What is more, the philosophy that guided Ronald Reagan throughout his life and whose practice made the 40th presidency one of this country?s greatest ? the proposition that the competent exercise of American power is essential to maintaining international security ? remains a formula for guiding U.S. defense and foreign policy in our own time.
At a moment when the Nation is in the throes of mourning and nostalgia for our fallen leader, it is easy to forget that this core Reagan principle was once considered wildly controversial. In fact, it took great fortitude and robust leadership to overcome the virulent opposition of those who railed against the then-President?s costly military build-up and ?aggressive? policies in Europe, Afghanistan and Central America.
The history of strenuous opposition to Mr. Reagan?s application of the philosophy of peace through strength for the purpose of ending the ?Evil Empire? and liberating its oppressed subjects offers important perspective on the present controversy: George W. Bush?s determination that, among other things, the liberation of Iraq was required to achieve success against yet another global threat ? the use of terrorism to advance political agendas.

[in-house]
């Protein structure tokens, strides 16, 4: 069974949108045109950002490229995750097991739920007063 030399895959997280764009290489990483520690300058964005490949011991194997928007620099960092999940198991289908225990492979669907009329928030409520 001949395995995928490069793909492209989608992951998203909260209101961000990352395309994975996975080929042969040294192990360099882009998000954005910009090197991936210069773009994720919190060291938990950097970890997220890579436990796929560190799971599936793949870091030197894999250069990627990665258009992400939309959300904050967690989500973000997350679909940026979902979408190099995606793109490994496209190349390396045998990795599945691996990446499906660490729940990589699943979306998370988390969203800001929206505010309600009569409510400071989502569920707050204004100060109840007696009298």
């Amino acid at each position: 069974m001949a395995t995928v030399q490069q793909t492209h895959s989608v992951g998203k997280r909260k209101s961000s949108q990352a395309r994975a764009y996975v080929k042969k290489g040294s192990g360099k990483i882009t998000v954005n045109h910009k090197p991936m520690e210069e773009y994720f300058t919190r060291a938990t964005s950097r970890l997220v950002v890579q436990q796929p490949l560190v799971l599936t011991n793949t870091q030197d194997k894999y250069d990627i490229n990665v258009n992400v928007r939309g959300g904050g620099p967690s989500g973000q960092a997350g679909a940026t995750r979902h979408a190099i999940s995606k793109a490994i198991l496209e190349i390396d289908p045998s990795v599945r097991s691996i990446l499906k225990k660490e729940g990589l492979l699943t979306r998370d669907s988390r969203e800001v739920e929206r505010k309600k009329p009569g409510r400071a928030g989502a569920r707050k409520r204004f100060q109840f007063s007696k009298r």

One of the most important insights from the previous experience, however, is the importance of being clear about precisely who and what we are up against. Ronald Reagan appreciated that it was necessary ? but not sufficient ? for America?s military strength to be rebuilt. He also understood the need to wage a ?war of ideas? against the Soviet Union. Specifically, Mr. Reagan explicitly and repeatedly addressed the odiousness and illegitimacy of Soviet communism, discrediting it in the world?s eyes, demoralizing its proponents and emboldening those who longed to be free of that tyrannical ideology.
Frank Gaffney Jr. is the founder and president of the Center for Security Policy and author of War Footing: 10 Steps America Must Take to Prevail in the War for the Free World .
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